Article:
While some expressed discomfort with the destructive turn of events, there was no denying the impatience of the young to DO SOMETHING. It was just like Zane of the Brunette Six, who earlier had demanded we get out of our comfort zone and stand up. 

​UCVers at the Memorial March: Cynthia Lam, Hans Elfert, Hisako Masaki, Kiersten Moore, Leslie Kemp, Lynn Armstrong, Margo Elfert, Melody Mason, Nan Gregory, Nancy Barker, Skye Richards, Tamiko Suzuki, Yvonne Marcus.


Statement Condemning Violent RCMP raid on Wet’suwet’en Territory

The Vancouver Unitarians condemn the violent RCMP raid on Wet’suwet’en territory, including the arrest of over 30 unarmed land defenders and two journalists. The RCMP action is a direct violation of the United Nations Declaration on the Rights of Indigenous Peoples (UNDRIP) which states that “Indigenous peoples shall not be forcibly removed from their lands or territories” (Article 10). In allowing this action, the BC and Canadian governments are abrogating their commitments to implement UNDRIP. The RCMP raid is also a violation of Canadian Supreme Court decisions, specifically Delgamuukw v. British Columbia, which affirms the Wet’suwet’en hereditary leadership’s jurisdiction over traditional territory.


We stand in solidarity with Wet’suwet’en hereditary chiefs and land defenders. We call on the government to drop all charges against the arrestees and respect Wet’suwet’en hereditary chiefs’ jurisdiction over their territories.


This statement aligns with UCV’s vision and our UU Principles:

Our Unitarian Principles and UCV’s vision call us to take action when we see injustice.

Issuance of a statement in solidarity with Wet’suwet’en hereditary chiefs aligns with four of the Unitarian principles. Specifically:

  • Principle 2: “Justice, equity, and compassion in human relations”
    • The militarized RCMP response against unarmed people is inhumane and unjustified.
  • Principle 6: “The goal of world community with peace, liberty, and justice for all”
    • The government of British Columbia has approved legislation to implement The United Nations Declaration on the Rights of Indigenous Peoples (UNDRIP). UNDRIP is a critical document that ensures Indigenous Peoples’ rights are respected including the right to live without persecution on their land. The RCMP raid, including arrests and burning of cabins, violates this commitment.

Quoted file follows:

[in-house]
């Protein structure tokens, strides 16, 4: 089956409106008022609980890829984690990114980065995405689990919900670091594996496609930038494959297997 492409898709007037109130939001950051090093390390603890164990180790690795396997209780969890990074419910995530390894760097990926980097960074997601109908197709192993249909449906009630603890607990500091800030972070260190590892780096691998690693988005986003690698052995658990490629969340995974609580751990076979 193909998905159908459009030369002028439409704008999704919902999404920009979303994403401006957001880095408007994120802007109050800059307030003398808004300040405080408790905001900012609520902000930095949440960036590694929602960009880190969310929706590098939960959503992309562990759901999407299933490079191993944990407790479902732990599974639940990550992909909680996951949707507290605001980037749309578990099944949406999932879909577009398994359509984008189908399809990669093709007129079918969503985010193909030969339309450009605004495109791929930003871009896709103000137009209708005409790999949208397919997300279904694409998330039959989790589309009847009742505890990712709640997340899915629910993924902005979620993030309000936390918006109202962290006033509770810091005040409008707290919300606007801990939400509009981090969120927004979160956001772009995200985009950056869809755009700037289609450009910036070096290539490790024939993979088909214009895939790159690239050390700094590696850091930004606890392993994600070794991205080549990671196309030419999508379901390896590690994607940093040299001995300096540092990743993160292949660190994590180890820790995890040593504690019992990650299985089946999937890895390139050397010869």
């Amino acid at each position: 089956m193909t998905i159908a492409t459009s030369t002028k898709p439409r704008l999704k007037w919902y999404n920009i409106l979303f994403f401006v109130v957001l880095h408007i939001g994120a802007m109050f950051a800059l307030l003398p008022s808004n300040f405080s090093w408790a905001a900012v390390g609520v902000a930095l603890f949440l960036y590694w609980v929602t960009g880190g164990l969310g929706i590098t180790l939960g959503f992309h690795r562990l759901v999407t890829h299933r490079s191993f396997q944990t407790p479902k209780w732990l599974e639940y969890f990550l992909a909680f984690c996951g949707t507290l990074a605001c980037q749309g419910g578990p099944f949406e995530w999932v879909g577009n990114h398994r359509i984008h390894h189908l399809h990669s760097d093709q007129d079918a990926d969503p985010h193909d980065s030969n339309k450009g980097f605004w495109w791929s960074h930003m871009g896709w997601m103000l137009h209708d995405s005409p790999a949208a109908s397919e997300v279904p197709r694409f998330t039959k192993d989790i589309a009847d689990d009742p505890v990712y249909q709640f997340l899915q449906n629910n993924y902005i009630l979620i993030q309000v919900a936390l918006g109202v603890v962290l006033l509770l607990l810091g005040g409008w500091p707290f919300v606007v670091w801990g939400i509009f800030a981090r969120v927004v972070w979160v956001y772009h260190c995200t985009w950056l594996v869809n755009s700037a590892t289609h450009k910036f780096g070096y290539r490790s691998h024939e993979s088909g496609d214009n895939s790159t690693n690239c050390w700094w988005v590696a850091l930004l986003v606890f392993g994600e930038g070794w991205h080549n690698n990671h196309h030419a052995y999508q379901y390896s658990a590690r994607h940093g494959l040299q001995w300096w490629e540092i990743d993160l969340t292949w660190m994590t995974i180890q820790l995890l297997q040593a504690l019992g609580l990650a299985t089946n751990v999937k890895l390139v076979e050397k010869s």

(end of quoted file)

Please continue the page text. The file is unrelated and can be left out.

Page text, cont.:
• Principle 7: “Respect for the interdependent web of all existence of which we are a part”
    • The actions taken by the Wet’suwet’en hereditary chiefs and their supporters were to protect the land from devastation caused by the construction of the Coastal Gas Link pipeline. Specifically, they are trying to preserve the water quality of the Wedzin Kwa which provides their drinking water and is their essential salmon habitat, and as such, is clearly connected to our interdependent web of existence.
  • Principle 8: “Individual and communal action that accountably dismantles racism and systemic barriers to full inclusion in ourselves and our institutions”
    • Indigenous People routinely face disproportionate police violence and violations of their basic human rights. As a congregation that has committed to dismantling racism and systemic barriers, we must stand in solidarity with those  who are currently being oppressed.


Statement of UCV Vision: “Because we envision a more compassionate world, we seek to deepen our spiritual and religious lives, grow and enrich our congregation, and advocate for love and justice”.



Taking Action: UCV contributes funding to supporting marginalized communities

Outreach Opportunities Fund donates $5000 to residential school survivors society 

From June to October of this year a portion of our Sunday collection was put aside for the important work of the IRSSS. It was the single biggest donation of the Outreach Opportunities Fund in the last 10 years. This is a modest contribution, and just one part of our commitment as an organization to dismantling racism and colonialism.

R&A Koerner Foundation Community Fund Award supports marginalized students at Langara College 

RAKFCF is funding a bursary programme for Langara College, comprising annual grants of $10,000 for three years for further education of marginalized youth in financial need, starting January 2022. One bursary of $2,000 each will be awarded to an Indigenous youth, an IBCOP youth, a youth with a disability and two bursaries of $2,000 each will be awarded to youths who are single parents.

Langara College will select students in accordance with its policies and procedures and the Langara College Foundation will administer the programme. Additional contributions to the RAKFCF’s bursary programme can be made by any person, society, or foundation: if any congregant would like to give additional funds to this programme, please contact Melody Mason.